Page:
Raja Shehadeh leading a tour through the hills of the occupied West Bank. (PalFest)
Ramallah-based writer and co-founder of the Palestinian human rights organization Al-Haq, Raja Shehadeh launched his latest book, A Rift in Time, at the Edinburgh International Book Festival on 14 August. Like earlier works, Shehadeh’s latest title addresses the dispossession of the Palestinian people, the failure of the international community and their own leadership to deliver justice, and the abuse of Palestinian rights by the Israeli military and civil authorities. These themes are all presented through the lens of his family’s history and his own experiences and passionate love of his land. But where Palestinian Walks, Strangers in the House and When the Bulbul Stopped Singing told the stories of Shehadeh and members of his close family, A Rift in Time takes readers back to the life of his great-uncle Najib Nassar, who edited the Haifa-based newspaper al-Karmil in the last years of the Ottoman Empire, before the First World War.
Accused of spying for the British against Ottoman Turkey and its German allies, Nassar went on the run for three years, living with Bedouin goat herders in the hills of what is now the Israeli Galilee, West Bank and northern Jordan. In uncovering his great-uncle’s past, Shehadeh explores his beloved Palestinian landscape and the damage wreaked on it by decades of Israeli occupation and exploitation, and holds up a much-vilified period in history as an inspiration for future visions of the Middle East. Sarah Irving spoke to him in Edinburgh for The Electronic Intifada.
Sarah Irving: One of the themes that runs through A Rift in Time is the idea that Turkish nationalism and the fragmentation of the Middle East into small states was “detrimental to the entire region.” That is a perspective which runs counter to the usual negative portrayal of the Ottoman regime. Is it a viewpoint you have held for a long time or something you have discovered through researching your family’s past?
Raja Shehadeh: I was brought up, as we were all brought up, with very negative views of the Ottomans, but I think it is something that is beginning to change. I started off with quite a lot of prejudice and ignorance about the facts — that it was a time of no development, that they starved the people, and so on. And then I realized that, naturally, most of what we heard about the Ottoman period was from the survivors. My paternal grandmother was alive during the First World War, at the end of the Ottoman period, and she almost starved to death. She was from Jaffa and the Ottomans asked everyone to leave the city [because they believed it would be easier to defend from the British without a civilian population] and she and everyone had to leave. It colored her life, her attitude to material things and so on.
So most of us grew up with the memories of the last period of the Ottomans, the period of the First World War. On the political level, the Hashemites, who were responsible for the West Bank until 1967, glorified the work of Sharif Hussein bin Ali, who fought against the Ottomans. So I started with this very perverted and prejudiced view. But then when I read and looked at things for myself, and read about [my great-uncle] Najib — for example, he has an article in his newspaper al-Karmil entitled “I am an Ottoman” — he wanted more independence within the Ottoman framework, but the Ottoman framework is a very good precedent to emulate. Certainly one great thing was that the whole region was one, which makes perfect sense. There are no natural borders, and I think the whole region will return to be one. When that will be God knows, but it will return to be one.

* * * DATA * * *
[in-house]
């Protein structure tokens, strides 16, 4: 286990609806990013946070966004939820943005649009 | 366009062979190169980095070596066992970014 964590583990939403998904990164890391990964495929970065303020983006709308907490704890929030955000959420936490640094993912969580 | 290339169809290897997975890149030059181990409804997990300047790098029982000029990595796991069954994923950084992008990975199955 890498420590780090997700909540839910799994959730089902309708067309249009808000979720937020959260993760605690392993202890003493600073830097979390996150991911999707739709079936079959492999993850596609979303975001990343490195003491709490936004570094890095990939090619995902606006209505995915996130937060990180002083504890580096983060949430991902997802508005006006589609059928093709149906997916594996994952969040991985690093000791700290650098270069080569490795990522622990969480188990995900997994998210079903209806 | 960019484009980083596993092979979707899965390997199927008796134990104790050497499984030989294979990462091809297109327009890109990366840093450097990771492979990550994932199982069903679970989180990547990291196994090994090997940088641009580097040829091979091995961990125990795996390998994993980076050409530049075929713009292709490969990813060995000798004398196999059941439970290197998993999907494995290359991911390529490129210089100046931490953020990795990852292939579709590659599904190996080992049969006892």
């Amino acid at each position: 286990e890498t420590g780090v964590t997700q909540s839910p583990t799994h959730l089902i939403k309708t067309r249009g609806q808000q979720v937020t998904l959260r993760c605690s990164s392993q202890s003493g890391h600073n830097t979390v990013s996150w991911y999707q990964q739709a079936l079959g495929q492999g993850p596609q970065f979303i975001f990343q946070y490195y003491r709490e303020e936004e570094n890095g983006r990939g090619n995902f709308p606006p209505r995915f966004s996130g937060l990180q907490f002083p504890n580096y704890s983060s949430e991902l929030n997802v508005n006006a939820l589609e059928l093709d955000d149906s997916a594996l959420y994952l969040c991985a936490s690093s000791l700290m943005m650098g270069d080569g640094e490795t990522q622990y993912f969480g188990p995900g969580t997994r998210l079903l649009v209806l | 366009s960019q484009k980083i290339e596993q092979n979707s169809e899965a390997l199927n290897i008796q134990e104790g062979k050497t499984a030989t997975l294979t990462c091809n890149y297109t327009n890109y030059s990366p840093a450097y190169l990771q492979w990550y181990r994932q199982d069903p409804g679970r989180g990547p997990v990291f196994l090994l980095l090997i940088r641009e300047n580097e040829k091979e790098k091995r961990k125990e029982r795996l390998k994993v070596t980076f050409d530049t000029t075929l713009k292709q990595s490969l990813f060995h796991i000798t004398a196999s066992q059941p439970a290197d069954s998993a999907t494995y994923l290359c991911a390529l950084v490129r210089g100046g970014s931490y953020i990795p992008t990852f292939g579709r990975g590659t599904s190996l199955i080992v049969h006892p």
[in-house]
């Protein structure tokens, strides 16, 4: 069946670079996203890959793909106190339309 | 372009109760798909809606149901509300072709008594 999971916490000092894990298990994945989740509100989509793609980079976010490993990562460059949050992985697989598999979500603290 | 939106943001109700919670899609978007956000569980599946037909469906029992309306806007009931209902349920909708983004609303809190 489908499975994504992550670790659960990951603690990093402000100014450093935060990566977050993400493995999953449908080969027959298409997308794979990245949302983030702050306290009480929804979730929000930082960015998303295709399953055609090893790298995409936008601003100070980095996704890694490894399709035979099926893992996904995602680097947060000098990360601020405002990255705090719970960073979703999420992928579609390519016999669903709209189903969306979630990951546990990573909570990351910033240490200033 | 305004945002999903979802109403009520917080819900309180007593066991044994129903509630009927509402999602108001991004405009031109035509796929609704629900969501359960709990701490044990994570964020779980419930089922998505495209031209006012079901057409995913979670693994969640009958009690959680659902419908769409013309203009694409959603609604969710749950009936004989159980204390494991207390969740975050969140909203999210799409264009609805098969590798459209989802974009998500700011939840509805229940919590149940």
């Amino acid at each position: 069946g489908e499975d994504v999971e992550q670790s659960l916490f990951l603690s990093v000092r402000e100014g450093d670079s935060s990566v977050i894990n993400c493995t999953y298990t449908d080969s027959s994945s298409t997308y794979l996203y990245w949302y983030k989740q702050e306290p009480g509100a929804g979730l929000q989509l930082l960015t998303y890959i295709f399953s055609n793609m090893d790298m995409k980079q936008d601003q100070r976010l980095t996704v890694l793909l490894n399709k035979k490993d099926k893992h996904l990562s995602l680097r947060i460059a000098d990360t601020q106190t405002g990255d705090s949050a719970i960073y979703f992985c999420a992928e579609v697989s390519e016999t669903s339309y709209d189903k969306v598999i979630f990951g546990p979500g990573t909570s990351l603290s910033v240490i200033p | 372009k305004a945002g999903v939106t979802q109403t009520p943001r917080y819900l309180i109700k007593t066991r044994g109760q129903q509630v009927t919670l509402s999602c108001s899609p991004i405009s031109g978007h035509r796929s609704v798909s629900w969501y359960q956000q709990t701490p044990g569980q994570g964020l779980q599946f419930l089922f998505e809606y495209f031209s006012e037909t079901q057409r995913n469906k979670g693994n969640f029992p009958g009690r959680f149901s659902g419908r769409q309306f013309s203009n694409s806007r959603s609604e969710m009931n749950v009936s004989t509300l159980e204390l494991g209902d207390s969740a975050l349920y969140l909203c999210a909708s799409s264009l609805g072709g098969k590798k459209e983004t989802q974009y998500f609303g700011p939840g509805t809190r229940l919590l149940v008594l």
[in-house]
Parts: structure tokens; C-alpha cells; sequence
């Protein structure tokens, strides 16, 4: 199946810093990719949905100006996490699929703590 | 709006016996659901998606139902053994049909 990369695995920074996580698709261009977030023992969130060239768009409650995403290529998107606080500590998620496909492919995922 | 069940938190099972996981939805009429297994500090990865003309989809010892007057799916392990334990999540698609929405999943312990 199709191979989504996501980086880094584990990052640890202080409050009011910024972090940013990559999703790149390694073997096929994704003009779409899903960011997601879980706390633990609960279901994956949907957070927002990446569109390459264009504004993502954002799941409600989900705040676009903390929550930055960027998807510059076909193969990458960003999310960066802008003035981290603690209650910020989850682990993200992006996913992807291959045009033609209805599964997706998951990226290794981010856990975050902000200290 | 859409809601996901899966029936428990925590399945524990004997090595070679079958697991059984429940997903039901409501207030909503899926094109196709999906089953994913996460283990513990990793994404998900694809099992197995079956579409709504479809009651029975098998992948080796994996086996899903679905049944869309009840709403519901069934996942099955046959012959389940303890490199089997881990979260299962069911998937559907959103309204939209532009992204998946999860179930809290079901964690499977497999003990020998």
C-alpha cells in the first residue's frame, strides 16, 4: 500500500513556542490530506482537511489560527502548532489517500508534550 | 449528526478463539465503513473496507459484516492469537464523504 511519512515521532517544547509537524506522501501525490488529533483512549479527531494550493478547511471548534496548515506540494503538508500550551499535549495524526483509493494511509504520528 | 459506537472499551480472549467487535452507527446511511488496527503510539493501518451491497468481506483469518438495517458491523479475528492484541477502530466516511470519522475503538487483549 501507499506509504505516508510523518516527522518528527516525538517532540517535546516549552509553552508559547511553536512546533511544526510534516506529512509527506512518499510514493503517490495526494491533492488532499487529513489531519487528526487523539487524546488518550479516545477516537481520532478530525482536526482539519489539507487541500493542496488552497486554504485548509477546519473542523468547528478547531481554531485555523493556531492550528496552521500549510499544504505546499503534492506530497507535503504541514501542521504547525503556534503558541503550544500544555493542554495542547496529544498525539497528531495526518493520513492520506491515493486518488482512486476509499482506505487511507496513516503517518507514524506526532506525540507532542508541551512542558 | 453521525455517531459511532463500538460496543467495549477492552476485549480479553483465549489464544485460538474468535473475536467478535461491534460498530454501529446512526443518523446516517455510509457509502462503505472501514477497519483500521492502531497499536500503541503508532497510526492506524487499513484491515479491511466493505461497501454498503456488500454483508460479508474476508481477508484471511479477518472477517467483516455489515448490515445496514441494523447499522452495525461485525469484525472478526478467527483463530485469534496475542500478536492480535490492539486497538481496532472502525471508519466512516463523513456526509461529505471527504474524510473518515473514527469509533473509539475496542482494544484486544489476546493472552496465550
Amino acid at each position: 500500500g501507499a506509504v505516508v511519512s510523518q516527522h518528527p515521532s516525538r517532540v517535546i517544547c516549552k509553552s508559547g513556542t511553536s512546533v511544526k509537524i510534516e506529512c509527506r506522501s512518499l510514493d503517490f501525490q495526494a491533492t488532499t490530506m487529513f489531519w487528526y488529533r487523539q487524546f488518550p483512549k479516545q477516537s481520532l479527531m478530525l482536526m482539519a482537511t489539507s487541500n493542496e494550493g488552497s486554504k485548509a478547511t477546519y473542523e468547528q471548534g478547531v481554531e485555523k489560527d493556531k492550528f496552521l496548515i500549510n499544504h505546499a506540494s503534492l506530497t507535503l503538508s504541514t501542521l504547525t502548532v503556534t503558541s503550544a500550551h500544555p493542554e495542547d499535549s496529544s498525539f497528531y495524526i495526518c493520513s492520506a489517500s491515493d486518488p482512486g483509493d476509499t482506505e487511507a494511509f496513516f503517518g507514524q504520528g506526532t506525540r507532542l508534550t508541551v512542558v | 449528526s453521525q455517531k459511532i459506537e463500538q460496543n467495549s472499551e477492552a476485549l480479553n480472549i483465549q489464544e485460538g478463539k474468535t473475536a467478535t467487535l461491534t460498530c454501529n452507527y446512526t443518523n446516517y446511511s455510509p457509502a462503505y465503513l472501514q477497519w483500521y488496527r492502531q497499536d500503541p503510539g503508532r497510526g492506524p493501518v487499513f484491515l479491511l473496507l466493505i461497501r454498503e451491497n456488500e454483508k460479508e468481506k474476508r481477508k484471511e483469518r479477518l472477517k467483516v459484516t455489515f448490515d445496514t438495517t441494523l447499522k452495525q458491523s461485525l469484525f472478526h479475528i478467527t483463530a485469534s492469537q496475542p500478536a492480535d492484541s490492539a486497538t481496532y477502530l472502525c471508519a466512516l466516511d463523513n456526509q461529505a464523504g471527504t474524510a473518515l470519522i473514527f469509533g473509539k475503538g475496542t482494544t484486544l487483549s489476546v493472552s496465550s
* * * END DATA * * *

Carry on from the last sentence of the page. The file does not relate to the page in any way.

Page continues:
SI: Does the Ottoman framework present itself to you as an ideal of a Middle Eastern future?
RS: I think it is good to have a precedent for how the Middle East can be. It is also important to recognize that there were many negative things about Ottoman rule and not to glorify it as such. But the more I went into the book and the more I traveled around these areas and started looking at the land with different eyes, I realized that it is rather ridiculous, these borders within borders within borders. Of course the West Bank has hundreds of small fragments within all these walls, and the Jordan River, which is hardly a river, is made into a border.
When I started looking at the land with a different view I realized that borders can only work if you internalize them, if you accept them. Obviously they stop you so you have no choice, but you have to internalize them for them to mean anything, and one of the things I hope to do in the book is to help the reader begin to see the land as I started to see it — as one. The book is set in the Rift Valley and has the Rift Valley as a feature, because all the events happen around the Rift Valley, so through the writing of the book I felt liberated from the borders and fragmentation and enclosure within these small areas. I do not offer a political solution, it is not that kind of book, but if I can inspire people to think differently about the land then something might come of it, because you first need to be inspired to start working on it.